After the filing of the application, an official 'Acknowledgement Receipt' which reflects the official number and filing date of the application is issued by the Registrar in one month from filing date.
The Registrar then carries a preliminary search for distinctiveness from existing and pending registrations. That is, the application is examined by considering potential conflicts with prior registered or pending marks. Inherent unregistrability of the mark is also taken into consideration.
A letter 'Notice of Acceptance' is furnished to the applicant if the trademark is accepted for registration.
The trademark application is then advertised in the Nigerian Trade Mark Journal after six (6) months of filing date.
National Opposition Period
Any objection to the registration of an application advertised in the Trade Marks Journal must be lodged by way of a Notice of opposition within 2 months from the date the application was published in the journal and shall include the grounds of opposition. Service of the notice of opposition must be done through the office of the Registrar; accordingly, on receipt of the notice of opposition as filed, the Registrar is mandated to serve a copy to the Applicant, who has 1 month from the date of service to file a response in the form of a counter statement. Failure to file a counter statement within the prescribed period of one month will result in the application being deemed abandoned.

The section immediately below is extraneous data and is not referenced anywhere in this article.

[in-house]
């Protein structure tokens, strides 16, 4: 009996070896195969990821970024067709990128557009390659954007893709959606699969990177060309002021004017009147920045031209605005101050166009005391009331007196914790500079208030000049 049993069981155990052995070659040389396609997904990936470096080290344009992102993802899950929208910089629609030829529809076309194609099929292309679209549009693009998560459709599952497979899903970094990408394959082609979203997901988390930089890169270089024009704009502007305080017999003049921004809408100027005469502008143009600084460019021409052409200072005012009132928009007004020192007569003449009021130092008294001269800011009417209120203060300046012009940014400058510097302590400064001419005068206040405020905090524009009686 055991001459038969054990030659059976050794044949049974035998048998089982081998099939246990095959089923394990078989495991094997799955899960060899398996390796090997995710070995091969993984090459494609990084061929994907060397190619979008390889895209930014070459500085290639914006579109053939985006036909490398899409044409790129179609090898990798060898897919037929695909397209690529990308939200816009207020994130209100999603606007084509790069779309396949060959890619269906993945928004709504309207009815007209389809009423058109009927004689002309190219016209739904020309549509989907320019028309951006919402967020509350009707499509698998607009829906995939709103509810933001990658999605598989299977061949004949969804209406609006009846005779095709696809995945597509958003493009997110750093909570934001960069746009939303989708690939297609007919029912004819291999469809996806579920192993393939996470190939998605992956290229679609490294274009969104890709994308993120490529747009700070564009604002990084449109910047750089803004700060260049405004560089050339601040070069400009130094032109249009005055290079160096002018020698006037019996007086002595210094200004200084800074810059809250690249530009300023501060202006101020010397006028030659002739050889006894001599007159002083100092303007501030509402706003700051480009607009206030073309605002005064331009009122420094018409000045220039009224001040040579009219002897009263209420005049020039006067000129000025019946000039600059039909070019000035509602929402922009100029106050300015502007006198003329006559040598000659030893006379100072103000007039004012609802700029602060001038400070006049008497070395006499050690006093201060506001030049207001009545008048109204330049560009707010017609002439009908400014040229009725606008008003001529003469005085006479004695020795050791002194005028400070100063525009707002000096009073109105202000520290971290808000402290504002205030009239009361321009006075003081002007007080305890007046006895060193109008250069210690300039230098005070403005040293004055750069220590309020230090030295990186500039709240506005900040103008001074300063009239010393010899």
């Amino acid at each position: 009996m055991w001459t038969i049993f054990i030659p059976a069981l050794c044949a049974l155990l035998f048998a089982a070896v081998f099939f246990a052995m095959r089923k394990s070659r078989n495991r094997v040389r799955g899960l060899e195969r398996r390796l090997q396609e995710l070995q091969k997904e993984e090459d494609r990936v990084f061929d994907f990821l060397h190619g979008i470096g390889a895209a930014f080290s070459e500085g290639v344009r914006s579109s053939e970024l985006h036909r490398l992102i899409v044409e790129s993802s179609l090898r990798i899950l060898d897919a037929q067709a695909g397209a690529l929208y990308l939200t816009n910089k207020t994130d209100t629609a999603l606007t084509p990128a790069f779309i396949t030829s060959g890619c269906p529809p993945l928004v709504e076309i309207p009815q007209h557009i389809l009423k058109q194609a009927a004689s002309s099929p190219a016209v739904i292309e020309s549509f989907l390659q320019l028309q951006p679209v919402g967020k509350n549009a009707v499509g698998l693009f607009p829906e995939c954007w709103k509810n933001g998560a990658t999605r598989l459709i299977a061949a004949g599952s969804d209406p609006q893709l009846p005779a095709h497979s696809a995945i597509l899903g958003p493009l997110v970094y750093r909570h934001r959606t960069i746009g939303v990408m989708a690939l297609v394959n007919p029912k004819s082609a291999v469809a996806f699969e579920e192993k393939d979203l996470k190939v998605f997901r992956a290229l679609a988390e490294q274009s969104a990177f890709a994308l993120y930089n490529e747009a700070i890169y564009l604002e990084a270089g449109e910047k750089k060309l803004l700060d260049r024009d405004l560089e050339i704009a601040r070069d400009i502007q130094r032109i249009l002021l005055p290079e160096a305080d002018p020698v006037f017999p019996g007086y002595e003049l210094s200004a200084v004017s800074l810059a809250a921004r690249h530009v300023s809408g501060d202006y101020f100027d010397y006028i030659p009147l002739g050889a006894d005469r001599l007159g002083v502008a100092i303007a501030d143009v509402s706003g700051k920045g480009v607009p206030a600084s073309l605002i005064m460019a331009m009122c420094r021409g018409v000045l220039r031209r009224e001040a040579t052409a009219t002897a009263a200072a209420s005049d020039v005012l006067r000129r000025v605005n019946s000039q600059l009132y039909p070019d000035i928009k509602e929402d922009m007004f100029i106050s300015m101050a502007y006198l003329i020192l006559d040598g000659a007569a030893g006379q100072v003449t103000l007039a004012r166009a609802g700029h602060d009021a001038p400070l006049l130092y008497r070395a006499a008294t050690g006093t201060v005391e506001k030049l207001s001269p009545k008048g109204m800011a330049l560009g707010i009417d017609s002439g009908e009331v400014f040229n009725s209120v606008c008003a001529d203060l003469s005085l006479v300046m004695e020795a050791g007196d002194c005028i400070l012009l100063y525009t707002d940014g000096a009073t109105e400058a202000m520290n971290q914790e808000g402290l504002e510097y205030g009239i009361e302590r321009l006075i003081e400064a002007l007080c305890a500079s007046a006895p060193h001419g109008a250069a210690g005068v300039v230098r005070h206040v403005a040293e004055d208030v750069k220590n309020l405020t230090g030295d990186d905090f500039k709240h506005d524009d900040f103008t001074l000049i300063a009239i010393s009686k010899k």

Thereafter, the opponent shall file the evidence in support of his opposition by way of statutory declaration and if it does not, he shall be deemed to have abandoned his opposition. Upon receipt of the opponent’s statutory declaration, the applicant is also given the opportunity to file his own statutory declaration, adducing evidence upon which he relies for his defense, Thereafter, the opponent may also file evidence reply by way of a statutory declaration within one month.
After that, no further evidence shall be left on either side and the Registrar shall subsequently give notice of hearing and the matter shall be decided.
If no opposition is lodged against the said trademark application within two months from the date of publication of the application in the journal, a certificate of registration is then issued by the Registrar. Extension of the opposition deadline is not possible.
The date of initial filing is the date that is indicated on the official Acknowledgement Receipt/Form that is issued by the Registrar and it is taken as the legal date of registration of the trade mark, irrespective of how long it takes to complete the registration.
Applicants should bear in mind that, although the application procedure has recently been reviewed and e-filing has been introduced, the registration procedure needs several years to complete.